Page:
This is for those Reading Comprehension gurus,
I am trying to improve my active reading skills,as this can help me for the Reading Comprehension section of Verbal on the GMAT. I want to know when I am reading an article from the Economist magazine, the best way to approach reading the article (reading it critically and gaining a better understanding of it). I want to use this as practice, so that when the big day comes I can be able to do well on the section.
I'm happy to give my 2 cents here.
What you ask is really a fantastic question. Reading intelligent material is one of the best ways to prepare for GMAT RC, and in particular, The Economist
is an exceptionally intelligent weekly that will expose you to all kinds of issues germane to the business world. (The knowledge & perspectives you glean from The Economist
may well help you in your AWA essays as well!)
Here's what I would say about reading articles in The Economist
as practice for GMAT RC.
1) Read actively, with paper and pencil. Practice summarizing briefly each paragraph, writing this in shorthand on paper, just as you will write on the notepad on test day.
2) Always summarize for yourself, in ten words or fewer, the main idea of the article, then double check that each paragraph plays a role in supporting that main idea.
3) Practice looking for "signal" words --- although, however, but, nevertheless
, etc. etc. ---words that indicate a shift in the direction of the argument
4) Always be asking yourself: is this a neutral perspective, or is the author arguing for or against something? The Economist
tends to have a balanced tone and a subtle wry sense of humor, so it's a particularly good source for this, because it doesn't hit you over the head with tone. Exactly what words and phrases in the passage provide the hints as far as tone and the author's perspective?
5) Once you have sorted out the main idea & role of each paragraph, go back to some juicy or memorable detail -- why did the author mention that? How does that detail support the paragraph? How does it support the main idea of the whole passage? (I can guarantee that every single syllable in the The Economist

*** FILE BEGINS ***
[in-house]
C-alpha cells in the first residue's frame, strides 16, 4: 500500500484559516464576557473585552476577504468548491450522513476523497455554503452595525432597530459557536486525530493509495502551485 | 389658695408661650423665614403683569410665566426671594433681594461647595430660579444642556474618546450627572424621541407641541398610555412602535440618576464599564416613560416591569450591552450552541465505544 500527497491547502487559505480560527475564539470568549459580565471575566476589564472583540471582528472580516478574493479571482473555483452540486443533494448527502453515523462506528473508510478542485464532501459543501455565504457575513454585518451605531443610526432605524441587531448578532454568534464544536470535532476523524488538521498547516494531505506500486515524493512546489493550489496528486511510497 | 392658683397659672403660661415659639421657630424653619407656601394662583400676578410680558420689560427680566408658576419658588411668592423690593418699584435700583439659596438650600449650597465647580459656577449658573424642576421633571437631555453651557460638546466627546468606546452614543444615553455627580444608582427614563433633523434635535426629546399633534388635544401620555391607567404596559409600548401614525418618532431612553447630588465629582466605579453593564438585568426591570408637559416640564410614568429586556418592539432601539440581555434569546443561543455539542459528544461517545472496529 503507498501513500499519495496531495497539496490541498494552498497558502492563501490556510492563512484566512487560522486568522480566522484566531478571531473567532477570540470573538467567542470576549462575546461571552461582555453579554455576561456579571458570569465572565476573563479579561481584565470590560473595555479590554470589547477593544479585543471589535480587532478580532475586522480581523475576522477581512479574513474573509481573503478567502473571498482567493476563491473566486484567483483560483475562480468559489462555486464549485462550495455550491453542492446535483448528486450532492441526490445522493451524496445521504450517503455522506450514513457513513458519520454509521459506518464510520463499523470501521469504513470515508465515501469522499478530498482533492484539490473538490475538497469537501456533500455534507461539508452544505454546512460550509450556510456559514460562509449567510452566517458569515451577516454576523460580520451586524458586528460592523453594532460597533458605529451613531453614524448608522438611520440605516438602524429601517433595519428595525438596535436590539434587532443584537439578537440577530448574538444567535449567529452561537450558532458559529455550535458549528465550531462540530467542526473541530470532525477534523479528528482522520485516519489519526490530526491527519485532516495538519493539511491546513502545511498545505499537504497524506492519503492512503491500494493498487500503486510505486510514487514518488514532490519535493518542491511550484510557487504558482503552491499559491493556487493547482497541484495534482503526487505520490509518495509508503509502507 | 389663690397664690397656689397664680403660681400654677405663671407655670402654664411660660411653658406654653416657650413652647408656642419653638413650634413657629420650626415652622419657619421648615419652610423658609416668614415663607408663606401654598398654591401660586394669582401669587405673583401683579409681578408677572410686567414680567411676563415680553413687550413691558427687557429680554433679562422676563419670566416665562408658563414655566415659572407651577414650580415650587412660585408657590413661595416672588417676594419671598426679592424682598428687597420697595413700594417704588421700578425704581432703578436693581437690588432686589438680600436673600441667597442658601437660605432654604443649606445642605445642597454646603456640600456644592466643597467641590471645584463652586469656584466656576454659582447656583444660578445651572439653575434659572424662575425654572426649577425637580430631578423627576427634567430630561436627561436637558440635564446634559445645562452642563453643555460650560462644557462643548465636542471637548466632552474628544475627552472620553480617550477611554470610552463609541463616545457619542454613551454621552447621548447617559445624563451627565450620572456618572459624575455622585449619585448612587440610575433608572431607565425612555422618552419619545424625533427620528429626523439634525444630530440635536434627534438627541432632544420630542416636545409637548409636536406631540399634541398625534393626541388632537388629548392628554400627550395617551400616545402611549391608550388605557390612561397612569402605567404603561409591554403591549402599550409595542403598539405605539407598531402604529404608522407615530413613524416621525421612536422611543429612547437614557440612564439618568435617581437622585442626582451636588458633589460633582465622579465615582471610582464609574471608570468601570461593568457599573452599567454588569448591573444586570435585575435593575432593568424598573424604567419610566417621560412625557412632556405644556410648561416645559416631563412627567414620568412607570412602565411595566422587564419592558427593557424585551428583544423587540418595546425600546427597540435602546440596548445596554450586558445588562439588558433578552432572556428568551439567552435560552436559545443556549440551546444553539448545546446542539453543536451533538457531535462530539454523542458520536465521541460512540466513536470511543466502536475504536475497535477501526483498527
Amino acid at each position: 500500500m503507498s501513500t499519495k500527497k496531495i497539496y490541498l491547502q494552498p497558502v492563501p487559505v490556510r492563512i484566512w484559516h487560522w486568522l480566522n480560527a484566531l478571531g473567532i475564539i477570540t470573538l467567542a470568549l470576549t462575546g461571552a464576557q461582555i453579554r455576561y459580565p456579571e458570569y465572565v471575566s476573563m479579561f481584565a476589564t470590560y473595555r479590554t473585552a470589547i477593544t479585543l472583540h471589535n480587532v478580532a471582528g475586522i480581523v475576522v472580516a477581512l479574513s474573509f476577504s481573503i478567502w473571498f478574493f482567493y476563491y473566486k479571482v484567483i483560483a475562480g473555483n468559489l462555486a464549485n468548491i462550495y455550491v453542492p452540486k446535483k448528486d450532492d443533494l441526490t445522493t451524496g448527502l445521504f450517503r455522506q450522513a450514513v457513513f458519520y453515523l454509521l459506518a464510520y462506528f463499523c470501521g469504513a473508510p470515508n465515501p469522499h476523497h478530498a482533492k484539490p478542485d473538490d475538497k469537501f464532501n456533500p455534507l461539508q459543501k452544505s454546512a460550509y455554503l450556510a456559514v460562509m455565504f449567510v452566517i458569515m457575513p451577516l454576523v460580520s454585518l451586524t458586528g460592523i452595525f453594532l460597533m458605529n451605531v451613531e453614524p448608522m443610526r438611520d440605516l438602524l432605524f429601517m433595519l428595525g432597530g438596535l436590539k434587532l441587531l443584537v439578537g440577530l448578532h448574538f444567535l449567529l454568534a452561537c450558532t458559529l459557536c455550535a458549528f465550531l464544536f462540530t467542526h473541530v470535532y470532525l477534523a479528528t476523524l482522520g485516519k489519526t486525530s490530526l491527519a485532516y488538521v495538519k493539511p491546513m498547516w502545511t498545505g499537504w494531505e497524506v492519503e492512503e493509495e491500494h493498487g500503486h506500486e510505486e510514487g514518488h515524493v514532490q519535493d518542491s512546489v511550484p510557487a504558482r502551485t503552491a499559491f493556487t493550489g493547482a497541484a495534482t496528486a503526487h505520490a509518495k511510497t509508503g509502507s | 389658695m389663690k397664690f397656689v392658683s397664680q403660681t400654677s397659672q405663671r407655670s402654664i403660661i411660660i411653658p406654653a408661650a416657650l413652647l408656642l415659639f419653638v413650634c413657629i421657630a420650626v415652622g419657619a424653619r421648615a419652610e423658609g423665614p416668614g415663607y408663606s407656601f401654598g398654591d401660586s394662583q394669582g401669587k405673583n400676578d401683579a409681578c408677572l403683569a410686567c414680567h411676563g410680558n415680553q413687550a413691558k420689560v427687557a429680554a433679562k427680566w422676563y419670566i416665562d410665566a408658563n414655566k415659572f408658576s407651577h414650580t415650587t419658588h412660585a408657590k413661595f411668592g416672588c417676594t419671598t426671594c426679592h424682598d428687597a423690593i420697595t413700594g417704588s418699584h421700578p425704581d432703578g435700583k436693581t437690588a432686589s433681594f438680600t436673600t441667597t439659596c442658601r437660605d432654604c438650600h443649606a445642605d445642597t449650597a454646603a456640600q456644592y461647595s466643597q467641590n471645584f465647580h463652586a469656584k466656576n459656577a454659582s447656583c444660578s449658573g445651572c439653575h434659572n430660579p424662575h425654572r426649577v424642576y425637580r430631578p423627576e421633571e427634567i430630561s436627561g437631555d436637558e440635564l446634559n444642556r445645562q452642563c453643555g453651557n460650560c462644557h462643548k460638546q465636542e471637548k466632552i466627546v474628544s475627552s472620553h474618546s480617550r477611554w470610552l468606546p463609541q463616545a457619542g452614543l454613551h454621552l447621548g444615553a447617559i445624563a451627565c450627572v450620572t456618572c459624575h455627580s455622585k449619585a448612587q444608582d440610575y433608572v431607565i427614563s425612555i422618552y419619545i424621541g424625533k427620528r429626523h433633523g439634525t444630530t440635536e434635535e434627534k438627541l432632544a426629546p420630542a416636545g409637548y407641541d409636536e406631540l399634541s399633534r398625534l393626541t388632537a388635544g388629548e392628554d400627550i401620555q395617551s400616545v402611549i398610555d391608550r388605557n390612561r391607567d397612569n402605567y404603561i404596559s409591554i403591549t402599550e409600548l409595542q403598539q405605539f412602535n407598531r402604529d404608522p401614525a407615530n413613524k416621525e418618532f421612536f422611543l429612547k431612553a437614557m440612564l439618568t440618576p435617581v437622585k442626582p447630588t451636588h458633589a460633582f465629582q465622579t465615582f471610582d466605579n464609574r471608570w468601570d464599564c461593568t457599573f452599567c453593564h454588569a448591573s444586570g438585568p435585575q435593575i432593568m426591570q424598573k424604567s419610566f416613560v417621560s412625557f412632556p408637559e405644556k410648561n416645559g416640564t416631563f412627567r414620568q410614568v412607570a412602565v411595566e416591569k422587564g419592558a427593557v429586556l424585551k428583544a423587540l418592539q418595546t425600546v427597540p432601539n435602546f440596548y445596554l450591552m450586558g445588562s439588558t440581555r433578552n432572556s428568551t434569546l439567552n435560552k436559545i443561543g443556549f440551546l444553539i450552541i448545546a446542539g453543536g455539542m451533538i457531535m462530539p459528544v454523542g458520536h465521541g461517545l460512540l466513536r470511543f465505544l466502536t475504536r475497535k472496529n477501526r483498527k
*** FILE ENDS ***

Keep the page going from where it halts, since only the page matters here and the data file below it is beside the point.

has a specific purpose.)
6) Really advanced --- pick an intriguing article and pretend you are GMAC. Write a set of 3-4 questions on this article. What would be particularly GMAT-like things to ask? You know they will ask for the main idea --- can you come up with tempting-sounding decoys for wrong answer to that question? Can you formulate detail questions? tone questions? etc.
Of course, all this would be much more effective if you were going to read the articles with someone else, or with a study group. Imagine there are four people in a group, and you all agree to read a particular article from The Economist
. Let's say you draw from a hat --- one person has to create a main idea question, one has to create a tone question, one has to create a "purpose of the nth paragraph" question, and one has to create a detail question. Each person reads the article and creates his/her assigned question, and then the next time you meet, each person has three other questions to answer. One of the best ways to understand the logic of GMAT questions is to try to write them yourself!
I hope this helps. Please let me know if anyone reading this has any questions about what I've said.
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